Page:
Gift exchanges are very common around this time of year, I mean, ‘tis the season of giving after all. Just as there are unwritten ethical codes behind giving, a parallel does apply in gift acceptance. Consider this case, for example. An employee working at the passport office comes to you, the director of this organization, for guidance on a moral dilemma she currently faces. A short while ago, she processed an express application for a customer. The customer, who turns out to be a government official, returns after his recent trip with a bottle of Opus One Napa Valley 2013 to show his appreciation for this act. He offers the gift to her during regular business hours at the department to the onlook of other employees and applicants. At the time, she felt flattered and accepted the gift; now, she is having second thoughts and pleads for some guidance on what to do. Although this case isn’t one to make headlines, it’s not an entirely straightforward one at that—let’s work with it.
BUILD A SPEC SHEET
Do the details matter? This was a rhetorical question in the sense that the details always matter. Each and every situation is unique and should be thus considered as such—ethics and gift acceptance surely does not stand alone here. Here’s a list of the details that are most relevant to this case.
This particular employee has a professional obligation to work toward Canada’s well-being and contribute to the strength of Canadian democracy as outlined in the Values and Ethics Code for the Public Sector, for others, this may be your own organization’s Code of Ethics and Professional Conduct, which is attuned to the company’s objectives and value system.
Assigned or elected, a government official occupies a paid public servant role. When taxpayers’ dollars get involved, things get sticky real quick. This echoes the recent news surrounding U.S. campaign finance laws. Although Canada and the U.S. enforce a different rulebook here, the more general issue in question here is political influence.
It’s hard to ignore the fact that both customers and employees were involved in this confrontation. This brings concerns regarding both the functioning and the credibility of the department to the forefront. When the ship goes down, the cargo sinks with it.
I’m quite confident that this situation would have been a lot different if the gift that was advanced was a hand written-poem, or a travel mug, or bacon bandages, or a duct tape wallet—anyways, you get the point here. This specific bottle of wine retails for $400-500 where available. As gifts rise in value, the ethical implications follow.
It’s the holiday season and many are in the spirit of giving, this much is true. The execution of this gift exchange, viz., during business hours and in front of this crowd, however, would nullify any sort of ethical suppression this may have had on the situation. Grandma’s Birthday party, yes. This case, no.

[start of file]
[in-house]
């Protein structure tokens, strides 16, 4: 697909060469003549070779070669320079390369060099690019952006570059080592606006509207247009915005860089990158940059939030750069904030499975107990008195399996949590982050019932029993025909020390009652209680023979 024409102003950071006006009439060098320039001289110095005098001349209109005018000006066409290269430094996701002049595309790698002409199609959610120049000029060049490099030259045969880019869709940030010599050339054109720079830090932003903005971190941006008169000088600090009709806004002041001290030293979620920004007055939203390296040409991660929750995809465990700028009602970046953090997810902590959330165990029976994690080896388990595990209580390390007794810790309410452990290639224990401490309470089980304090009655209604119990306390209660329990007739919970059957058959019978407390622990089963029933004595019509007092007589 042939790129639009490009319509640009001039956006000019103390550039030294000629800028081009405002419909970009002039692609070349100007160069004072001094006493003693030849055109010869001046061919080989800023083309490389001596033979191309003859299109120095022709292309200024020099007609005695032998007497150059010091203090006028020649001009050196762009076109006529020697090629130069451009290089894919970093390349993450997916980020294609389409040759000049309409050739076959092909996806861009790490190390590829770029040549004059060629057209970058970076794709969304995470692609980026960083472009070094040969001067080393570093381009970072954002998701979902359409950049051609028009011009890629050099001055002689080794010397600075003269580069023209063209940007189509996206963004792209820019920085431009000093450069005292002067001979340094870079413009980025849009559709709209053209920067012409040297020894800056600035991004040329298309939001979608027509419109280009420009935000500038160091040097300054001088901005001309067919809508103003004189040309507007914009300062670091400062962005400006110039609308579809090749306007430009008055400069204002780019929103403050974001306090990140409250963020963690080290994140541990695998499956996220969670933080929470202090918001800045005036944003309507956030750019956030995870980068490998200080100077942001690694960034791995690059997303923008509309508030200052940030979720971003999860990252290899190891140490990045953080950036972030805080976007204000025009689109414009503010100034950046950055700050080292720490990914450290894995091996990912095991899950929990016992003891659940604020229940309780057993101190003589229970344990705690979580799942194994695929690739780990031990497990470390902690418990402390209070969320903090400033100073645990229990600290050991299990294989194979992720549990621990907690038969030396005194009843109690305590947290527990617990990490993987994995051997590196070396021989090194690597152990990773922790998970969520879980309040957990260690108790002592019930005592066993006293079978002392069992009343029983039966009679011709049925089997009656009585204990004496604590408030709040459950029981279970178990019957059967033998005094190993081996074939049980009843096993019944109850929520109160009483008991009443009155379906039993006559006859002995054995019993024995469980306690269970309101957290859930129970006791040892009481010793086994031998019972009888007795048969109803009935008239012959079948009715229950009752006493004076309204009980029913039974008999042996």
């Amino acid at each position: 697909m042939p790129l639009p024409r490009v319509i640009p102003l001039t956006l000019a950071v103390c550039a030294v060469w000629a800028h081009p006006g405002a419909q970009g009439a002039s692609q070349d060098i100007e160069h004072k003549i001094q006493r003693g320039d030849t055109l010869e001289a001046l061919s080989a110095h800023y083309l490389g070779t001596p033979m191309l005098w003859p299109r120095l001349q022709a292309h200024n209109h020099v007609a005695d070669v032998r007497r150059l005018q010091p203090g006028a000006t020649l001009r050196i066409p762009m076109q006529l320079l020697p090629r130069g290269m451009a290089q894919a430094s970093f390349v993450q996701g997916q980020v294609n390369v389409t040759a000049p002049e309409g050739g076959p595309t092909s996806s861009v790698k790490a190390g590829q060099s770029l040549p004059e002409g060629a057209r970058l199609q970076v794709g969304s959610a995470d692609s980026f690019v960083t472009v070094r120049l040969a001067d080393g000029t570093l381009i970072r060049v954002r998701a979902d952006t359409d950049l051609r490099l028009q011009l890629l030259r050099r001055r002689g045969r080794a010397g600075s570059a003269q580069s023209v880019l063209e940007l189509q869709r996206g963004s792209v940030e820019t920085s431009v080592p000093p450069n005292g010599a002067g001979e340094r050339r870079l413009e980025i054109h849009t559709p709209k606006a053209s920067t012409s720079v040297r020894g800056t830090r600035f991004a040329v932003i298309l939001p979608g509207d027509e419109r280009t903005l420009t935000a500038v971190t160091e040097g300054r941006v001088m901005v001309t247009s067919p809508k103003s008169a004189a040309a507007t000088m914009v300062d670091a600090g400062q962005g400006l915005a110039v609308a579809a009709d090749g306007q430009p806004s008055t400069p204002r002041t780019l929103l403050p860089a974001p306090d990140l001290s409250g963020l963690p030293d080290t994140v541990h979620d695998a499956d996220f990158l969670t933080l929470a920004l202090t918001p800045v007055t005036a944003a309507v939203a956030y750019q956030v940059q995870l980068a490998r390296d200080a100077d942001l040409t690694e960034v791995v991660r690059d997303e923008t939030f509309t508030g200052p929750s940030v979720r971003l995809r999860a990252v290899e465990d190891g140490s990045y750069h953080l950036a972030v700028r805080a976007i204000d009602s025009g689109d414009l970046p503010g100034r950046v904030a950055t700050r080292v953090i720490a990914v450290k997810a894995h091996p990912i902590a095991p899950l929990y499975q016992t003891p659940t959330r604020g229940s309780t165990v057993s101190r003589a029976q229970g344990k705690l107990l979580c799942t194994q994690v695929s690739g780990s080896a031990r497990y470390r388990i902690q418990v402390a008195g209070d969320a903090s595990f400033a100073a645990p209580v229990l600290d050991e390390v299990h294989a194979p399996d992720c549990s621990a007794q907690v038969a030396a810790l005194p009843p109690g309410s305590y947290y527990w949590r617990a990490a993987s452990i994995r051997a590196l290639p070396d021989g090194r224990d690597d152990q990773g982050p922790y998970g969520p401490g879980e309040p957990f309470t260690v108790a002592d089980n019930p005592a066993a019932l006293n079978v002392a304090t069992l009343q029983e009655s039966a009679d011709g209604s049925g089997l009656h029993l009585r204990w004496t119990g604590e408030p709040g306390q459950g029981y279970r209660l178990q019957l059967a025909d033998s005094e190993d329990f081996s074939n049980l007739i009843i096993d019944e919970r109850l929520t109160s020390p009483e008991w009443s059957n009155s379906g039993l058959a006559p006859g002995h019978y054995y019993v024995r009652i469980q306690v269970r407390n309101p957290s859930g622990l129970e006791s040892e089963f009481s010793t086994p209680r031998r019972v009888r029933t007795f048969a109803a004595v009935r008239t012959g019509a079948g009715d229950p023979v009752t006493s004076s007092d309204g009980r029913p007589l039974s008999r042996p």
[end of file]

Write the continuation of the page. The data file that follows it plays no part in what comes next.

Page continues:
MAP A BLUEPRINT
Conflicts of interests occur when two or more competing loyalties are incompatible. The degree of intensity in this clash occurs on a continuum, of course, making this sort of ethical analysis all the more interesting. Traditionally, conflicts of interest regarded financial gain. Recently, however, they are being interpreted in a broader context wherein they extend to any interest that may detract an individual’s judgement (in contrast to what it would normally be).
Accordingly, you must look to decide whether the case at hand is a potential, apparent, or real conflict of interest. A practical approach in differentiating between these classifications is to do so temporally. A potential conflict can thus be understood as occurring at Stage 1 with expressed apprehensiveness that it may evolve in the future. Moving forward, Stage 2, or, an apparent conflict of interest, occurs when there is a concern, in which a reasonably well-informed individual could have, that a conflict of interest exists. Finally, Stage 3 occurs in the present time when private interests dampen the ability for one to carry out their duties or responsibilities in a pure form. The case here looks like a real conflict of interest.
CONSTRUCT YOUR DECISION
Taking all of the above into consideration, your next move is to act. Do you advise the employee to demand the public official to pick the gift up immediately? Request an apology? Allow her to consume the gift with no regret? Pretend as nothing happened? Rewrite your company’s Code of Conduct? Although no foolproof guide exists for ‘correct’ behaviour, having a systematic approach in place for these penumbra cases acts as a useful device for guiding the actions of ethical behaviour within your organization. Ethics are very complex, there’s no doubt in that, and the moral decisions that must be made in the scenario above certainly apply to the construction industry at large. The improper handling of ethical dilemmas, as evidenced by corruption, bribery, or collusion, ultimately has a negative impact on project quality, safety protocol and, depending on the type of project, the value of public goods, e.g., road building, waste management. Great leaders will use the inevitability of cases such as this one as an opportunity to strengthen the cohesion within the organization through a reiteration of core values.